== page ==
Incarnation: Skin in the Game

No one really knows who coined the phrase “skin in the game.” Some say it was the investing legend Warren Buffett. Others point to Shakespeare's The Merchant of Venice in which Antonio must promise a pound of his own flesh as collateral in the event his friend, Bassiano, defaults on his loan.

The idea is that you have enough of your equity at stake that you are sufficiently motivated to support or pursue the desired outcome. The “game” is the field of play. It could be anything from the Superbowl to your kid’s college education. Or the gospel.

In John 1:1-4, the Bible says that “1In the beginning was the Word, and the Word was with God, and the Word was God. 2He was in the beginning with God. 3All things were made through him, and without him was not any thing made that was made. 4In him was life, and the life was the light of men.” And then later in verse 14 of that chapter it says, “And the Word became flesh and dwelt among us, and we have seen his glory, glory as of the only Son from the Father, full of grace and truth.”
There are several important truths in this passage about Christ and his incarnation:

1) His deity. Not a prophet. Not a good teacher. Not a really nice guy. God (vv. 1, 14). It’s a claim that left little room for neutrality. Either Jesus was who he said he was, or he was out of his mind. His resurrection from the dead points to the former, but at the end of the day it comes down to faith (Romans 10:9).

2) His pre-existence. Prior to his presence on earth, Christ existed in a different form: as the Word, or in the Greek, logos – who was manifest as God’s active creation, revelation, and redemption since the beginning of time. Many people, including believers and non-believers, miss this point and think of Jesus’s existence starting as baby born in Bethlehem. But the Bible clearly teaches that the father, Son, and Holy Spirit have always existed since the beginning. Jesus was not created, but was rather the agent of all creation (see vv. 2-3 above and the parallels to Gen 1:1).

3) His dual nature. He took on flesh. In other words he took on a human form. This is a mindboggling truth that is easy to casually brush past as we enter the Christmas season. The omnipotent king of all creation took on the fragile frame of a mortal man. The one who knit each of us together in our mother’s womb allowed himself to be woven, cell by cell and strand by DNA strand, in Mary’s womb. The one whose presence transcends the universe condescended to a singularity with two hands and two feet. He remained the same person; he remained fully God. But he also became fully man at the same time, with all of our aches and pains, all of our weariness, our hunger, our thirst, and our temptations. He worked hard at a real job (carpentry), he sweat real sweat, cried real tears, and bled real blood. When he was betrayed by those closest to him he felt real hurt. When God became man he was all-in – it was a 100% transaction not a 50/50 or 80/20. He became fully man. But he also was still fully God. He was God in human flesh – the God-man, which is to say he was God incarnate.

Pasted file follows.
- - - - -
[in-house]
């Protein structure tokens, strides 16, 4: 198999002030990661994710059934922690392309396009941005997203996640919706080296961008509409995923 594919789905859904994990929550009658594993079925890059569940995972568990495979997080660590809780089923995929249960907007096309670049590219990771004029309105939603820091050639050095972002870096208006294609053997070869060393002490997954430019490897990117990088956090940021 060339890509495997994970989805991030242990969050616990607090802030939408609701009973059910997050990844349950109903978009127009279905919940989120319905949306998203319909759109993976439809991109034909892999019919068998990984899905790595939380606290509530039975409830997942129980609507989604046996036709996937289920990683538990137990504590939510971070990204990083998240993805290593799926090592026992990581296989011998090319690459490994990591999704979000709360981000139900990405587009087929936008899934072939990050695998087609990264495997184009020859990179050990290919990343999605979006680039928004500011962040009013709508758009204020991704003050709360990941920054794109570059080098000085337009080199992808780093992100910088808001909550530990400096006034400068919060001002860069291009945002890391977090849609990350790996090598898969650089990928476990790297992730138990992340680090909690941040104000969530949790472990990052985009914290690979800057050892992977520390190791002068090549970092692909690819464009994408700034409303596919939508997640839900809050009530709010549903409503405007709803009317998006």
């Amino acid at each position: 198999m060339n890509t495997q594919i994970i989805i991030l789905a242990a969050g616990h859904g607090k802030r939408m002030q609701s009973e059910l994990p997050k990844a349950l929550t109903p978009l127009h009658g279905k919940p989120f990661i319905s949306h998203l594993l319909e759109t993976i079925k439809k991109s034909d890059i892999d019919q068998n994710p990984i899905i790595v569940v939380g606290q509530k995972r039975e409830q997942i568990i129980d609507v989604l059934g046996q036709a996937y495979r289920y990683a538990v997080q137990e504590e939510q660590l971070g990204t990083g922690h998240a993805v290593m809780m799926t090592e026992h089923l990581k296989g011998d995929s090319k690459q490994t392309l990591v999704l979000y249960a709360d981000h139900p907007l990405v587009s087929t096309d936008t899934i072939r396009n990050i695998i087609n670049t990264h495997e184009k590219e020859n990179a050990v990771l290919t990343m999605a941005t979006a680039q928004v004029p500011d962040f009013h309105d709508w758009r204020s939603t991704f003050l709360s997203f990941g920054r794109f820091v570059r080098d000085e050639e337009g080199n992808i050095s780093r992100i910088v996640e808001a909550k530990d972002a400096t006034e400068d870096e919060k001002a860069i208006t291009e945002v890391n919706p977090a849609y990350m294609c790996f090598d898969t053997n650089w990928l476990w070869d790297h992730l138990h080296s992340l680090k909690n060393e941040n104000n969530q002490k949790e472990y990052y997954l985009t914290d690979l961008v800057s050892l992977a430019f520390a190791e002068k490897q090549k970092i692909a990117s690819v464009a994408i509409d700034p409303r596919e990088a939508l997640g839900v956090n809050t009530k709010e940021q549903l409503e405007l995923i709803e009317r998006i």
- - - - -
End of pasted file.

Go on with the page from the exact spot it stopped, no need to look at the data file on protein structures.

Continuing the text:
4) His mission. He dwelt among us (vs. 14) – literally “tabernacled” with us referring to the Old Testament tent of meeting where God’s presence dwelled, His glory was revealed, and human sin was atoned. The tabernacle was a portable version of the Holy Place in the future temple where once a year the chief priest would bring a blood offering into the Holy of Holies where the Ark of the Covenant was kept (Exodus 25, Leviticus 16:14, 17:11-14). Inside the Ark of the Covenant was the law – the actual stone tablets with the 10 commandments. The blood sacrifice from the perfect lamb without blemish would be sprinkled on the golden lid of the ark, which was called the mercy seat. When God looked down from above he would no longer see the broken law but would instead see the blood of the atoning sacrifice on behalf of the whole Israelite nation. Jesus came as the tabernacle, God’s presence among us, but more than that he came to be our high priest who would enter the Holy of Holies and mediate on our behalf.  And he didn’t bring the blood of a perfect lamb. He only brought himself because he was (and is) the perfect Lamb who lived a life without sin. The blood he sprinkled onto the mercy seat was his own blood. His death on the cross atones for the sins of those who put their faith in him (see Hebrews 9:1-21). That was his mission; that’s why he came. He came to ultimately be both our high priest and our atoning sacrifice – and he accomplished both on the cross.

Like in the Merchant of Venice, Christ entered our story to become our Antonio, who would put his own flesh on the line to cover the debt of our sin before a holy God. But unlike that story, he isn’t just a friend, he is our priest, our sacrifice, and now our conquering King! Thank you Jesus, for coming to rescue us, for making a way for us to be in relationship with a Holy God, for paying our debt. Thank you Jesus for having skin in the game!

Hebrews 9:11-12 “But when Christ appeared as a high priest of the good things that have come, then through the greater and more perfect tent (not made with hands, that is not of this creation) he entered once for all into the holy places, not by means of blood of goats and claves but by means of his own blood, thus securing an eternal redemption.”